DANVILLE, Ky., (UPI) — Vice President Joe Biden and rival Paul Ryan both said in their debate the U.S. unemployment rate would drop below 6 percent if their presidential ticket wins.
“We can and we will get it under 6 percent,” Biden said in the nationally televised debate at Centre College in Danville, Ky. He did not say when a new Obama administration would lower the rate from the current 7.8 percent.
Ryan, a Wisconsin congressman and Republican presidential nominee Mitt Romney’s running mate, said lowering the unemployment rate to 6 percent was the “entire premise” of the Romney campaign’s economic plans.
Biden also said the next president would likely nominate one or two new U.S. Supreme Court justices and said Romney’s choices would endanger the legality of abortion.
Biden, a Roman Catholic like Ryan, said he personally accepts the church’s opposition to abortion rights, but “I just refuse to impose it on others, unlike my friend here, the congressman.”
Ryan — when asked, like Biden, to explain his views about abortion in personal terms — recalled an early ultrasound of his first child when he saw the heartbeat. He then said he opposed abortion except in cases of rape or incest.
In a discussion about the White House’s 2009 economic stimulus package, Ryan assailed the program as ineffective, prompting Biden to say Ryan had written to him twice to request stimulus funding for his state.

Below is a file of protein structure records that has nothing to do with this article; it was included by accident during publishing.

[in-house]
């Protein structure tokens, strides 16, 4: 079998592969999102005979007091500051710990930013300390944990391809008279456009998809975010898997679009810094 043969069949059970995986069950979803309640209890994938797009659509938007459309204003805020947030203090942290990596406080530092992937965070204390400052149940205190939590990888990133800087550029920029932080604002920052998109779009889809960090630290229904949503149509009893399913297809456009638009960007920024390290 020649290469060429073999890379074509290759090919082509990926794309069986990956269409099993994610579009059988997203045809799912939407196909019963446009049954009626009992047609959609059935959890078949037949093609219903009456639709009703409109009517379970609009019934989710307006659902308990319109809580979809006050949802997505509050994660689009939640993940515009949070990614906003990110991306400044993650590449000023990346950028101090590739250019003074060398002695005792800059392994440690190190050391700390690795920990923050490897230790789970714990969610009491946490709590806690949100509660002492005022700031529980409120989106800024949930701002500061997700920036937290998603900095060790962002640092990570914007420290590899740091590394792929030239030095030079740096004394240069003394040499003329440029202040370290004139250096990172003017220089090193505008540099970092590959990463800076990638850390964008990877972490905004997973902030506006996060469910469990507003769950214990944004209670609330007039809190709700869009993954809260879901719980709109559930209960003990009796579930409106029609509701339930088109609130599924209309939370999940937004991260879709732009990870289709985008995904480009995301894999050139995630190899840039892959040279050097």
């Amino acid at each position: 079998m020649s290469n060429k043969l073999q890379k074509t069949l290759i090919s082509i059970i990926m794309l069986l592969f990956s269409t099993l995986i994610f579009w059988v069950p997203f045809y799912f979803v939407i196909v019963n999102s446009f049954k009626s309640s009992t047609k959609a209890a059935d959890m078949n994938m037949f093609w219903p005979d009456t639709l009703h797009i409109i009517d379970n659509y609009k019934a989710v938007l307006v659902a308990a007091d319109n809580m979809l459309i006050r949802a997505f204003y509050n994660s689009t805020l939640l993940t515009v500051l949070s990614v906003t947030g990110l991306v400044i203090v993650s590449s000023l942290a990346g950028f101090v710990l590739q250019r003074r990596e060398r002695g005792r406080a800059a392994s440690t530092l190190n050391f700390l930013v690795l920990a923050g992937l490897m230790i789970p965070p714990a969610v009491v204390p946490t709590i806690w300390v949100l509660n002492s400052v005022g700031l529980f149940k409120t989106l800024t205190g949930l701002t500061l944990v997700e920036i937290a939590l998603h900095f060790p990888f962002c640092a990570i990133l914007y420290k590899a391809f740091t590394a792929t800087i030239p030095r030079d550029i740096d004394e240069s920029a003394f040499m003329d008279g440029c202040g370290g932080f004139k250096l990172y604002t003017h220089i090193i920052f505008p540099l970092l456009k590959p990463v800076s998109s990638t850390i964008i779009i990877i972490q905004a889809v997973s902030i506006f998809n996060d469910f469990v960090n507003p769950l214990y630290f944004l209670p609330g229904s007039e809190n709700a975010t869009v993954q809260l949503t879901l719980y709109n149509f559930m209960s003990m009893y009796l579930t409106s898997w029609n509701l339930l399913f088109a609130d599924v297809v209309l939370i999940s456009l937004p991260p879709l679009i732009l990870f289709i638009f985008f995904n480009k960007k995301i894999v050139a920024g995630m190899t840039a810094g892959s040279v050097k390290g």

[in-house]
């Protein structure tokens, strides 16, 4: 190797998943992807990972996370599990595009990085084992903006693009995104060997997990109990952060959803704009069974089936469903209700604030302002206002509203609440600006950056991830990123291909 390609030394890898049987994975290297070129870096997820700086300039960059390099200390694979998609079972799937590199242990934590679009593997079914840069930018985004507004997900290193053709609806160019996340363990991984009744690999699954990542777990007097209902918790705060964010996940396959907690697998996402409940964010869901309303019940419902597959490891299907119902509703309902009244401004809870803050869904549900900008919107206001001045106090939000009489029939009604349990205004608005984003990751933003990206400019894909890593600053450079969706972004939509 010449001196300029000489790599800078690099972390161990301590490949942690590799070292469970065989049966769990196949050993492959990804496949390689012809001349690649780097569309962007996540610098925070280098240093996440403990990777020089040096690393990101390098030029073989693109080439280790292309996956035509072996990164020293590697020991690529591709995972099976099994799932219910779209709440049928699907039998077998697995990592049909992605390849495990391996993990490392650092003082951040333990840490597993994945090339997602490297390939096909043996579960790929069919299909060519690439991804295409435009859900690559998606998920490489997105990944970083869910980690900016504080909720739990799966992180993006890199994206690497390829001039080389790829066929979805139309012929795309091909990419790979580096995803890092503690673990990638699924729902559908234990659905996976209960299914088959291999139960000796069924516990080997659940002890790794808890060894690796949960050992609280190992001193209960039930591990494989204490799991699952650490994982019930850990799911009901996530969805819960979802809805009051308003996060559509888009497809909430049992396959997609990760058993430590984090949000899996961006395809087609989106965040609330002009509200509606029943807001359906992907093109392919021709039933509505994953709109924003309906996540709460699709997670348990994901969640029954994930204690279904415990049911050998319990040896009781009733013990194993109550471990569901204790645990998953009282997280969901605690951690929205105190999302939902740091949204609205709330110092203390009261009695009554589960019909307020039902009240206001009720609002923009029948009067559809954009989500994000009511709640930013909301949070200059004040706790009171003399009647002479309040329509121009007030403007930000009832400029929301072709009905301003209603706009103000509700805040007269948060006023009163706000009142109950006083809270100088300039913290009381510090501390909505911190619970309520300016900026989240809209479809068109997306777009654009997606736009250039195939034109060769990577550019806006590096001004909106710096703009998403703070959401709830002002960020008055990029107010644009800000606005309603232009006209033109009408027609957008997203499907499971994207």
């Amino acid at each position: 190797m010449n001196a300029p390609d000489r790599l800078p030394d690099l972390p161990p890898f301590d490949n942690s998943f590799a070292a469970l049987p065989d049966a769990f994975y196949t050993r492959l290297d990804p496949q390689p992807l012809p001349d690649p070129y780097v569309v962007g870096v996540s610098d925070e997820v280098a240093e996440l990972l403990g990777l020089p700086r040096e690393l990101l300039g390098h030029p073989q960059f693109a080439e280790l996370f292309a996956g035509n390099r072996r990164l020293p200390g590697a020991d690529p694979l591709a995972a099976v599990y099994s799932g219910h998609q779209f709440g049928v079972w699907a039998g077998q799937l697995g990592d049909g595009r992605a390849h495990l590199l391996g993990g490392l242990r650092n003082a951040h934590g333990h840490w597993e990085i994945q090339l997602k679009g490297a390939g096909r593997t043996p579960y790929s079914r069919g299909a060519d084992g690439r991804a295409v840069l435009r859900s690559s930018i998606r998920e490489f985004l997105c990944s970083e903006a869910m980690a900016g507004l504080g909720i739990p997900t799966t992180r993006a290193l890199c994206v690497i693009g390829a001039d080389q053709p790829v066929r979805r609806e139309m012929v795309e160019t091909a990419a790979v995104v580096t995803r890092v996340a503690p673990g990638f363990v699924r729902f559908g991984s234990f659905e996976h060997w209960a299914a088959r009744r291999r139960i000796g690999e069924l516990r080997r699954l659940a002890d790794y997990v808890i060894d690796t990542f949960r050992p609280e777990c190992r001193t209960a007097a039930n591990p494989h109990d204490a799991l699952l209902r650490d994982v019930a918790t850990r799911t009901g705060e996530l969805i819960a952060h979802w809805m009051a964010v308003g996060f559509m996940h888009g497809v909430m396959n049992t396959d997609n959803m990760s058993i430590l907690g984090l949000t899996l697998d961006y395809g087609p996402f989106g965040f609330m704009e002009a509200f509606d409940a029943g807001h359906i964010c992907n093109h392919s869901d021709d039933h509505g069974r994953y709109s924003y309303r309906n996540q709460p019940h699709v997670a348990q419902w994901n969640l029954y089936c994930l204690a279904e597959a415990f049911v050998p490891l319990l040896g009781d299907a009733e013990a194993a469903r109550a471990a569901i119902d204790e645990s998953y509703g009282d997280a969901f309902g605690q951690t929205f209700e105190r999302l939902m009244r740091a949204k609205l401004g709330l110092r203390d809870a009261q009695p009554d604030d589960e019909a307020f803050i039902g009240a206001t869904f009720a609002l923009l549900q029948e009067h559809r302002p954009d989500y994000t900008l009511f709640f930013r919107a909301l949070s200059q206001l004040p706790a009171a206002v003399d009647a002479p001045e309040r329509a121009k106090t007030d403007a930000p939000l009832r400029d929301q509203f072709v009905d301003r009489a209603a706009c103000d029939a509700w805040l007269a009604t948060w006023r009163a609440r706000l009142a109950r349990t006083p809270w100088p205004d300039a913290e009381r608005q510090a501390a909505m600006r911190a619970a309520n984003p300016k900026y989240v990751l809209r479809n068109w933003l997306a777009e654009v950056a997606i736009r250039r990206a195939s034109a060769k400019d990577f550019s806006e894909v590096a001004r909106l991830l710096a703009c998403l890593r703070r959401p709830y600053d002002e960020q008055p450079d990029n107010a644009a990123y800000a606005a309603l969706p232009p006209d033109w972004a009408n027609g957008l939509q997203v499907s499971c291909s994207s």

“We advocated for constituents who were applying for grants,” Ryan responded. “We do that for all constituents.”
“I love that,” Biden replied. “This is such a bad program, and he writes me a letter saying … we need this stimulus” because it creates jobs.
The debate opened with Ryan and Biden clashing over the Sept. 11 attack at the U.S. consulate in Benghazi, Libya, that killed U.S. Ambassador Christopher Stevens and three other Americans.
Ryan accused the administration of failing to provide proper diplomatic security in Libya and said the administration’s foreign policy in general “projects weakness.”
Biden defended the administration’s response in Libya, saying officials based shifting public statements about the attack on intelligence assessments available at the time.
He also said Republicans in Congress cut $300 million from diplomatic security.